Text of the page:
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    I'm in the same boat as Cogito on this one (amazing, isn't it?). I rarely make notes. Honestly, stories change and ferment in my head so quickly that notes are frequently obsolete almost before I finish writing them out. Even my "final ideas," ideas that I'm absolutely certain are what I want the story to consist of, may be subject to rapid change if they don't work out the first time or two.

    Plus, whenever I do make too many notes, I start getting overexcited and want to skip right to the "good stuff." That never works out well for me.
     
  10. Nilfiry
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    Nilfiry Contributing Member

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    I take notes on certain facts and other supporting things for the story. If I took notes of ideas, I'd have a mountain of them. Although I still rarely take notes. I only write things I can't remember down.
     
  11. lovely
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    lovely Member

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    I take a lot of notes. I do a lot of research for everything that I write, and it's just easier to compile notes than have tons of sources on hand. I also take notes about what my characters are like and rough outlines of where I need to go with my works. Probably the most frequent notes I make are ones about problems that I need to figure out. I typically write memos to myself such as "Figure out what this character needs to do in this situation. It cannot be this, because of this... etc."

    I also take notes of things that inspire me. If I see or here a phrase or a couple of words that I find particularly interesting I jot them down and plan to come back to them for a future story or poem. It's really about what works the best for you, though.
     
  12. bluebell80
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    bluebell80 Contributing Member

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    I probably don't take enough notes. I keep a lot of things in my head, observations, ideas, plots, you name it I stored it in a file in my head.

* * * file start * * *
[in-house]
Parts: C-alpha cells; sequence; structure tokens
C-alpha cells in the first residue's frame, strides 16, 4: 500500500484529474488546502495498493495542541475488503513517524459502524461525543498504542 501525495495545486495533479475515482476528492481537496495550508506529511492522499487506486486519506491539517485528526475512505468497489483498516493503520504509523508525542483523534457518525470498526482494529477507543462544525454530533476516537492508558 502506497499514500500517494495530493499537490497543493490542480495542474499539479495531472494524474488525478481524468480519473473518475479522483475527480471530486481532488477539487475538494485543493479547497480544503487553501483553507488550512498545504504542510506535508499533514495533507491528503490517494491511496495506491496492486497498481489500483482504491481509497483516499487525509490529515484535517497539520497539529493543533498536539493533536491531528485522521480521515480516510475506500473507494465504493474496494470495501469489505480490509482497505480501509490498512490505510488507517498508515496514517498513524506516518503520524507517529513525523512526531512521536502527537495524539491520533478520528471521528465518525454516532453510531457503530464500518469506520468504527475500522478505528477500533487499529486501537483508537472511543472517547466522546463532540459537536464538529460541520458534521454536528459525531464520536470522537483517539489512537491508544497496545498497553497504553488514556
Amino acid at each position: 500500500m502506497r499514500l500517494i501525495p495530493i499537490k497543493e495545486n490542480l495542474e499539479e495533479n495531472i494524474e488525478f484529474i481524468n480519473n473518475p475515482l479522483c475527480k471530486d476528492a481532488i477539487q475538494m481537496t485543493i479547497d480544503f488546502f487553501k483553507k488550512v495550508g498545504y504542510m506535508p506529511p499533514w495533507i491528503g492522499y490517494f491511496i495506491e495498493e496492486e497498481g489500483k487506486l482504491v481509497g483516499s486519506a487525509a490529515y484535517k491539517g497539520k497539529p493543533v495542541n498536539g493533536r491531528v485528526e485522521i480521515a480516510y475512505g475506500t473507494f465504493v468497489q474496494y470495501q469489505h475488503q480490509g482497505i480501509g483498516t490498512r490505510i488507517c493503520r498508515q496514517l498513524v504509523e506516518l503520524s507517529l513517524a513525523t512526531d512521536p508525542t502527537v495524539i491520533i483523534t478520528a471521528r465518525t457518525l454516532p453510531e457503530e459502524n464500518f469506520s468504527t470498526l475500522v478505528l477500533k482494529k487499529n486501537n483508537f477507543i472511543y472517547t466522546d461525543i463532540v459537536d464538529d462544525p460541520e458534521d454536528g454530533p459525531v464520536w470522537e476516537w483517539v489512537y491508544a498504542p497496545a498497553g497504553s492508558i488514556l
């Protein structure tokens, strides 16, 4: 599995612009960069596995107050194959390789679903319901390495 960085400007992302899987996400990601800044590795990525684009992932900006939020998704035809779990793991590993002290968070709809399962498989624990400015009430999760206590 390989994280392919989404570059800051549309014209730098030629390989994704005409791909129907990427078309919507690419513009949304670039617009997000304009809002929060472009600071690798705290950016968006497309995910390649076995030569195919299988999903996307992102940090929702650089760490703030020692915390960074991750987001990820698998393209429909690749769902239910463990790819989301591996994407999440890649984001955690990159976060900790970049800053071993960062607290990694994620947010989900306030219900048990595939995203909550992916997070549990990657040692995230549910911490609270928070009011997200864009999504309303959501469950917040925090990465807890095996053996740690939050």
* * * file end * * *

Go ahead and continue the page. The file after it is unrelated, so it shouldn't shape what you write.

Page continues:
The problem I have, is the older I get the harder it is to find these files since my office management skills seem to be lacking a little in my head.

    So I have to make little notes. Sometimes I keep a blank open doc on my laptop while I am writing, to jot down character details (usually ages, full names, married to, children, who might play them if it were a movie (an actor or actress inspiration) their imaginary address, and any plot lines that may develop while I am writing it.

    I don't write a lot down, I tend to work on the story in my head while I am doing the mundane routine of everyday Mom's life. I'll crack a problem I'm trying to work out while doing dishes and have to run to the computer to put it on paper. Sometimes I just have time to jot a sentence or two down, but I'll use my blank doc for that. Sometimes it's an amazing piece of dialog my character's were having in my head...yes I know I'm crazy...and I'll have to write it down, but I'll be in line at the grocery store. I must look like a lunatic pulling my note pad out and writing like a mad woman while waiting. I keep a note pad in the car, one in my purse, and one in the house that is only mine. Sometimes what I write is usable, sometimes not.

    Do you have to have detailed notes? It really depends on your style of learning and thinking. Some people need lots of notes, while other's work with just a page or two of scribbles.

    I do observe people a lot, but most of that is just kept in my head.
     
  13. Vapor
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    Vapor Member

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    Thanks for the replies everyone. I shall be experimenting with some of your ideas.
     
  14. SilverRam
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    SilverRam Member

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    Does conceptual sketches/paintings count? That is all I usually do, everything about the characters/plot/scenes is in my head. If a thought hits quickly I may jot it down at the moment, but the next day those are sadly lost.
     
  15. Cheeno
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    Cheeno Contributing Member

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    I keep a notebook close to hand wherever I go. I'm not one for writing long diatribes or complex plotpoints, preferring instead to jot a brief note when it comes to me which I can refer back to later on. It means I'm never in a position where I can't remember something 'brilliant' that popped into my head in the middle of shopping, or even socialising. Cuts out that horrible torment of 'knowing' I was onto something good, but which got lost in the murk of 'Thoughtsville'.